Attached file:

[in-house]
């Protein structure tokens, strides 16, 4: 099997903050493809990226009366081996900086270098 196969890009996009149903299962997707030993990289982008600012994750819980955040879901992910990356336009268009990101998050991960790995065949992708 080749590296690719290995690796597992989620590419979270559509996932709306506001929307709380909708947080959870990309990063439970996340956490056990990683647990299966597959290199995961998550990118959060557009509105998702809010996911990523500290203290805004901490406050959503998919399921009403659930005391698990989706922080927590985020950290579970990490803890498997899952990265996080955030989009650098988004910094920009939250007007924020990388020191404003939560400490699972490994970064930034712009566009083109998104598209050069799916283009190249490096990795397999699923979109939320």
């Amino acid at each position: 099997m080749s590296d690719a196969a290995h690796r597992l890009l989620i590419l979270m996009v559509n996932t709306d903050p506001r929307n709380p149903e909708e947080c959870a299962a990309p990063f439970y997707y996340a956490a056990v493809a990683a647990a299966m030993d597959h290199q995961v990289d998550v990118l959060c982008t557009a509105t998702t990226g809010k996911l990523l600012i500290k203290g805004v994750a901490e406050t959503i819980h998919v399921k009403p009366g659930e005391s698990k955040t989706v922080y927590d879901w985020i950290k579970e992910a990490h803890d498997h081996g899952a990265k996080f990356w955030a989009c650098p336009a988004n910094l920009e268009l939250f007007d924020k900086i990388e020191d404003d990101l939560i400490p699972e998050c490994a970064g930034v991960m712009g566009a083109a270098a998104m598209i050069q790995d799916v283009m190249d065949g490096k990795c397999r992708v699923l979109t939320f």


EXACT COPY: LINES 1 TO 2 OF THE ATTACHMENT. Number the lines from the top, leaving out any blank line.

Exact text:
[in-house]
């Protein structure tokens, strides 16, 4: 099997903050493809990226009366081996900086270098 196969890009996009149903299962997707030993990289982008600012994750819980955040879901992910990356336009268009990101998050991960790995065949992708 080749590296690719290995690796597992989620590419979270559509996932709306506001929307709380909708947080959870990309990063439970996340956490056990990683647990299966597959290199995961998550990118959060557009509105998702809010996911990523500290203290805004901490406050959503998919399921009403659930005391698990989706922080927590985020950290579970990490803890498997899952990265996080955030989009650098988004910094920009939250007007924020990388020191404003939560400490699972490994970064930034712009566009083109998104598209050069799916283009190249490096990795397999699923979109939320």